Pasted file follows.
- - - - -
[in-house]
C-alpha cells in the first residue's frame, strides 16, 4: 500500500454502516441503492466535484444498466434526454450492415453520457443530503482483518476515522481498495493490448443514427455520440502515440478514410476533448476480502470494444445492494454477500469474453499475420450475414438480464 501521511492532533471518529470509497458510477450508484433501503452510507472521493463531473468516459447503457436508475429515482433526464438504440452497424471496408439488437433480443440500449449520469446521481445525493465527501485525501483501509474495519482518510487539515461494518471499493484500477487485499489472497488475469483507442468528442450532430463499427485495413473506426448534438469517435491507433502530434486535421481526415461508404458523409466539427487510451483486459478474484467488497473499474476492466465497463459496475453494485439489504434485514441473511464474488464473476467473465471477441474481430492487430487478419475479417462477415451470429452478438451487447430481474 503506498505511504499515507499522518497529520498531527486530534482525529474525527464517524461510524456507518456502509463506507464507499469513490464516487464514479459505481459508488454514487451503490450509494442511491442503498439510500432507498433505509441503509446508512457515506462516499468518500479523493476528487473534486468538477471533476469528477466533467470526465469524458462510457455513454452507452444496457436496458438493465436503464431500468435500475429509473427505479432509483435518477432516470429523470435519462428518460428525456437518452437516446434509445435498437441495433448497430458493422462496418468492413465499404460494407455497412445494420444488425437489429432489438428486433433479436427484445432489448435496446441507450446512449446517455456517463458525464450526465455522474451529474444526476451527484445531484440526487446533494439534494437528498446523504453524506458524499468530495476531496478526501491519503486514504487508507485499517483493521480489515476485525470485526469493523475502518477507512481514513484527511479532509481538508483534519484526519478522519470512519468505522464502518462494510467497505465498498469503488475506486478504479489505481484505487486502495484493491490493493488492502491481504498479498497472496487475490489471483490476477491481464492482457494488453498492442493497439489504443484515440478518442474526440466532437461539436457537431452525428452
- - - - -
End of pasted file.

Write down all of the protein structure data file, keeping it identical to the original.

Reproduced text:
[in-house]
C-alpha cells in the first residue's frame, strides 16, 4: 500500500454502516441503492466535484444498466434526454450492415453520457443530503482483518476515522481498495493490448443514427455520440502515440478514410476533448476480502470494444445492494454477500469474453499475420450475414438480464 501521511492532533471518529470509497458510477450508484433501503452510507472521493463531473468516459447503457436508475429515482433526464438504440452497424471496408439488437433480443440500449449520469446521481445525493465527501485525501483501509474495519482518510487539515461494518471499493484500477487485499489472497488475469483507442468528442450532430463499427485495413473506426448534438469517435491507433502530434486535421481526415461508404458523409466539427487510451483486459478474484467488497473499474476492466465497463459496475453494485439489504434485514441473511464474488464473476467473465471477441474481430492487430487478419475479417462477415451470429452478438451487447430481474 503506498505511504499515507499522518497529520498531527486530534482525529474525527464517524461510524456507518456502509463506507464507499469513490464516487464514479459505481459508488454514487451503490450509494442511491442503498439510500432507498433505509441503509446508512457515506462516499468518500479523493476528487473534486468538477471533476469528477466533467470526465469524458462510457455513454452507452444496457436496458438493465436503464431500468435500475429509473427505479432509483435518477432516470429523470435519462428518460428525456437518452437516446434509445435498437441495433448497430458493422462496418468492413465499404460494407455497412445494420444488425437489429432489438428486433433479436427484445432489448435496446441507450446512449446517455456517463458525464450526465455522474451529474444526476451527484445531484440526487446533494439534494437528498446523504453524506458524499468530495476531496478526501491519503486514504487508507485499517483493521480489515476485525470485526469493523475502518477507512481514513484527511479532509481538508483534519484526519478522519470512519468505522464502518462494510467497505465498498469503488475506486478504479489505481484505487486502495484493491490493493488492502491481504498479498497472496487475490489471483490476477491481464492482457494488453498492442493497439489504443484515440478518442474526440466532437461539436457537431452525428452